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The Influence Industry: IRS says it will consider changes to nonprofit politics rules

Campaign watchdog groups see a glimmer of hope in a new letter from the Internal Revenue Service, which suggests that the agency might consider changes to the rules governing tax exemptions for politically active groups.

Some tax experts, however, aren’t so sure that any reforms are in the offing.

Deputy Editor, National Politics View Archive

Good-government types have complained for years that many nonprofit groups are gaming the system by posing as “social welfare” organizations while, in fact, acting more like political committees focused on influencing elections.

The distinction, which means the groups do not have to disclose their donors, has gained particular prominence since the Supreme Court ruled in Citizens United v. Federal Election Commission that corporations and unions could spend unlimited money on elections.

The 2010 decision has contributed to a flood of money for groups such as the conservative Crossroads GPS and liberal Priorities USA that fund political ads and activities but do not have to disclose their donors. The key distinction for the IRS is whether politics is a group’s “primary purpose,” which has come to be sketchily defined as 50 percent or more of a group’s budget.

In July last year, the Campaign Legal Center and Democracy 21 watchdog groups submitted a petition challenging the IRS regulations, calling them overbroad and in defiance of congressional intent and court rulings. Nearly a year later, on July 17, the IRS responded with a three-paragraph letter suggesting that the agency might consider reviewing its rules.

“The IRS is aware of the current public interest in this issue,” wrote Lois G. Lerner, director of exempt organizations at the IRS. “These regulations have been in place since 1959. We will consider proposed changes in this area as we work with the IRS Office of Chief Counsel and the Treasury Department’s Office of Tax Policy to identify tax issues that should be addressed through regulations and other published guidance.”

Watchdog groups view the letter as an important step forward in the push for greater disclosure of political contributions.

“This could be a major breakthrough in the effort to close down massive amounts of secret money that is flowing into federal elections through groups claiming to be” nonprofits, said Democracy 21 President Fred Wertheimer.

But lawyer Marcus S. Owens of Caplin & Drysdale, who served for a decade as head of the IRS’s tax exemptions unit, said he thinks the letter “stands for a lot less” than the watchdog groups hope, in part because the IRS is not the final arbiter.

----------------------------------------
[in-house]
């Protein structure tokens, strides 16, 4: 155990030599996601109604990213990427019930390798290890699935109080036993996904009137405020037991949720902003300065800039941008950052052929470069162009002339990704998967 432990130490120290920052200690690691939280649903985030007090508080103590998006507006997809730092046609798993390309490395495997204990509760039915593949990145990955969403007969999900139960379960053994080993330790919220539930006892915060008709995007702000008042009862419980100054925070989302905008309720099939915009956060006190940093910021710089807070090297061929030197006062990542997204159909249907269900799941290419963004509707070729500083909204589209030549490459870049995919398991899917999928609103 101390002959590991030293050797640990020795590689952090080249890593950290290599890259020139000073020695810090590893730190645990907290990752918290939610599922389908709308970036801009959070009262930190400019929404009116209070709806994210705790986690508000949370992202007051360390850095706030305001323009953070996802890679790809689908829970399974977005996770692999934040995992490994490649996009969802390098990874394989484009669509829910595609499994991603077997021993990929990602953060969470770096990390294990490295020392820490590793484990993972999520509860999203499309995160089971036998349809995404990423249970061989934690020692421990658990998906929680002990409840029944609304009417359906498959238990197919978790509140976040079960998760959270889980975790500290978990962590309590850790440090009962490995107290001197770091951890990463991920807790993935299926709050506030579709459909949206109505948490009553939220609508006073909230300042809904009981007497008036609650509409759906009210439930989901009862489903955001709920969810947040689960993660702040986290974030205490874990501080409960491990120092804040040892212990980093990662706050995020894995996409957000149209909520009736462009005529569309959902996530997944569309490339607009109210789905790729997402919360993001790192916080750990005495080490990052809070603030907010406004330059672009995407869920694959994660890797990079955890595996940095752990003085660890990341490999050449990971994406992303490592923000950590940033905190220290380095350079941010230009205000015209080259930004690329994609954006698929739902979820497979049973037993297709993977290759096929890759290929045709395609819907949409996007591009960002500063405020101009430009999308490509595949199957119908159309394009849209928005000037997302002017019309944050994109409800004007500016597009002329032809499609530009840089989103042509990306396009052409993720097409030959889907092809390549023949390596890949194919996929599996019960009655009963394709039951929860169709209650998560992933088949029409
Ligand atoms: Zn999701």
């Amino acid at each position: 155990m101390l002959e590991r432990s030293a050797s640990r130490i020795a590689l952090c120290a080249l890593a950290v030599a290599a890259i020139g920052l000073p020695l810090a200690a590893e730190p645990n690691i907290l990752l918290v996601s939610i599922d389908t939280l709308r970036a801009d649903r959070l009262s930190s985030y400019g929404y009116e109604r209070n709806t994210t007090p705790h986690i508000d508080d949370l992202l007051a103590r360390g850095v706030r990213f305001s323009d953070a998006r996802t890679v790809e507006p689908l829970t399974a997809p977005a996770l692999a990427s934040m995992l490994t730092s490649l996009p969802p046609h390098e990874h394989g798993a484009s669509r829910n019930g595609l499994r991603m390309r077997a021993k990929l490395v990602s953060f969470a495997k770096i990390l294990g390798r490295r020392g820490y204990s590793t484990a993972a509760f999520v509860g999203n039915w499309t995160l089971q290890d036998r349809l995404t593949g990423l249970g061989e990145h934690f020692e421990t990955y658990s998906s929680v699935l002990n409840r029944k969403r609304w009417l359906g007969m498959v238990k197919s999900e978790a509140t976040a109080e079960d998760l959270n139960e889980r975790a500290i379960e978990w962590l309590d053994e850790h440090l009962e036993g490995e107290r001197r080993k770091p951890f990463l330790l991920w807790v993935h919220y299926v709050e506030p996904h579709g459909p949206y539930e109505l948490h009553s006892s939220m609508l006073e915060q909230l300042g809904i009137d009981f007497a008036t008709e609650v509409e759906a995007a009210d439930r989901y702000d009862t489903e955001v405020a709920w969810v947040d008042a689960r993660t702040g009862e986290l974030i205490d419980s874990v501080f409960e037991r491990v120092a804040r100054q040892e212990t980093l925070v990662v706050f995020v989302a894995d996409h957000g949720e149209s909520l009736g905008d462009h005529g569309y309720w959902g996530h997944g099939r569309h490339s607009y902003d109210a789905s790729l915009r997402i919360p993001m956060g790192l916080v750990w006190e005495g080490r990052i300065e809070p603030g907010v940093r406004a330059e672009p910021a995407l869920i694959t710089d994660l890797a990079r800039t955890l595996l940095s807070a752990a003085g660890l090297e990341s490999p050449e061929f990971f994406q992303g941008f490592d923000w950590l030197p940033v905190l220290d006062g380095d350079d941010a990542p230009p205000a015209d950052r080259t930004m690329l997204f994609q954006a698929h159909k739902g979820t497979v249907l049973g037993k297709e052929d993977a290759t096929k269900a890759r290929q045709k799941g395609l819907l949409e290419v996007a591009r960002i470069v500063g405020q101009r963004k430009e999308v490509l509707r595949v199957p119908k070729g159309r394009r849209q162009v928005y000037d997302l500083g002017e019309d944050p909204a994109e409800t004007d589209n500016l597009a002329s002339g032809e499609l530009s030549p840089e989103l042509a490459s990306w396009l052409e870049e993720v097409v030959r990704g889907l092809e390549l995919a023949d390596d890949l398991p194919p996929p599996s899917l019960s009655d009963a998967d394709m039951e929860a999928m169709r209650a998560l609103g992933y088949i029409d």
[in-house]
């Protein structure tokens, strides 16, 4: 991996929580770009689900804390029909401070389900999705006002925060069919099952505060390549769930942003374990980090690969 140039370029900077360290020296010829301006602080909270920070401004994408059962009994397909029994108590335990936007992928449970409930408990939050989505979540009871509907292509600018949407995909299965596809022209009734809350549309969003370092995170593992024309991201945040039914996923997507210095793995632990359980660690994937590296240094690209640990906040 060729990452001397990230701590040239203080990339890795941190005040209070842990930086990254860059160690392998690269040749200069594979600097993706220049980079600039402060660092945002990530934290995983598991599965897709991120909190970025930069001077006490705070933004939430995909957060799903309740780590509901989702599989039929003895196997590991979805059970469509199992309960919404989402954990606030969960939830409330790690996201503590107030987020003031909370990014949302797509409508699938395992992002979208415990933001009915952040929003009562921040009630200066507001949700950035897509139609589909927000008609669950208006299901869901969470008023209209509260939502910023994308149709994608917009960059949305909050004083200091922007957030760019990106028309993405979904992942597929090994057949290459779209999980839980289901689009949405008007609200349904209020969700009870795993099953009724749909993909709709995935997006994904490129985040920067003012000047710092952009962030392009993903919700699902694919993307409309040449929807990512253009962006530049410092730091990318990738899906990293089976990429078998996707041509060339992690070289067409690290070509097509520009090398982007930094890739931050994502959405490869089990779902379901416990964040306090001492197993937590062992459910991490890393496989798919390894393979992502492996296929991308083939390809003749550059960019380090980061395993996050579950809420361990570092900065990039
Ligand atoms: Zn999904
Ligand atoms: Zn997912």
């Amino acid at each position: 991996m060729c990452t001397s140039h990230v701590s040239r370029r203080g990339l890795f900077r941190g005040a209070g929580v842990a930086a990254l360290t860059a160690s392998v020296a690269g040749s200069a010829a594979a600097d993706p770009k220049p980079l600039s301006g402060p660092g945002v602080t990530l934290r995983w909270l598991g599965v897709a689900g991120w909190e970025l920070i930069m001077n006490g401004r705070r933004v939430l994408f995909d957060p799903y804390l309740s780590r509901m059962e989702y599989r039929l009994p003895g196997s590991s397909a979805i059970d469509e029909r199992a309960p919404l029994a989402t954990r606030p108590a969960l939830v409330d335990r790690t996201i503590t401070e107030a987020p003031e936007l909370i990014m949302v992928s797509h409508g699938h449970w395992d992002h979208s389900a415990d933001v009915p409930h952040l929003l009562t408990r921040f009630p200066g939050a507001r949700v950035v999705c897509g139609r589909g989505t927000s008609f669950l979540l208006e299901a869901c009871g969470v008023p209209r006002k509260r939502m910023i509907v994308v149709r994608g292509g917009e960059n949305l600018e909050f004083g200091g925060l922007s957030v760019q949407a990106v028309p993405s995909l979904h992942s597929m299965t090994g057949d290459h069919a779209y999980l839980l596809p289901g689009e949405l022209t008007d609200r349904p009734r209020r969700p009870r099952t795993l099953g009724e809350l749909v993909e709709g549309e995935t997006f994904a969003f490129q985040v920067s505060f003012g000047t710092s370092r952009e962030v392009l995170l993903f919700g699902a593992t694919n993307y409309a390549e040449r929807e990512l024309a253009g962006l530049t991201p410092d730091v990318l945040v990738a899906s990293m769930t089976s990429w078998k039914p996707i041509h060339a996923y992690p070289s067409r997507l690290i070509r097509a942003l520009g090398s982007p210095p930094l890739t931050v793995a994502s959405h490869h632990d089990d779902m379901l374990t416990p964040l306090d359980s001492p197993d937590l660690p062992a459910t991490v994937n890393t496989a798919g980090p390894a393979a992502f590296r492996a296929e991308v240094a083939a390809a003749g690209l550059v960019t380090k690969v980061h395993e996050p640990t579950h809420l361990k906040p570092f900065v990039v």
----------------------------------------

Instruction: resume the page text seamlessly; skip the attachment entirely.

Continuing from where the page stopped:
“The Treasury Department is the driver with regard to regulations and similar formal guidance, so any statement that is actually intended to reflect a real regulations project would more likely come from Treasury, not the IRS,” Owens said.

The IRS, which stays mum on internal deliberations, has appeared reticent to take action on nonprofit groups for fear of being accused of political motives. Senate Minority Leader Mitch McConnell (R-Ky.) has accused the Obama administration of “intimidation” of conservative groups, alleging among other things that the IRS was targeting tea party organizations.

The disclosure issue has become a central part of the 2012 elections, with President Obama and other Democrats loudly complaining about the extent to which secret money is funding many political ads. Senate Democrats were blocked by Republicans this month in their attempt to impose disclosure requirements on many politically active nonprofit groups.

Donations by text

Political contributions by text message are not happening as quickly as boosters hoped.

Last month, the FEC unanimously decided that Obama, Republican challenger Mitt Romney and other federal candidates could immediately begin collecting contributions through text-messaging services. The decision would allow candidates to solicit small-dollar donations in much the same way that charities collect money for disaster relief.

But now several major wireless carriers are balking at the idea, worried that they might be held liable if an illegal donation slipped through from a foreign citizen or otherwise improper donor. CTIA-The Wireless Association, which represents major carriers such as Verizon and AT&T, has asked the FEC for clarification — a request that could push any final resolution close to or past the election.

The two political consulting firms that initiated the texting idea, Democratic-aligned Armour Media and GOP firm m-Qube, say the carriers should have nothing to worry about. The companies, joined by Rep. Jim Cooper (D-Tenn.), are asking for their own clarification from the FEC by mid-August in a bid to speed things along.

So it’s still possible that campaign supporters might be hit up for donations-by-text before the November election. Stay tuned.

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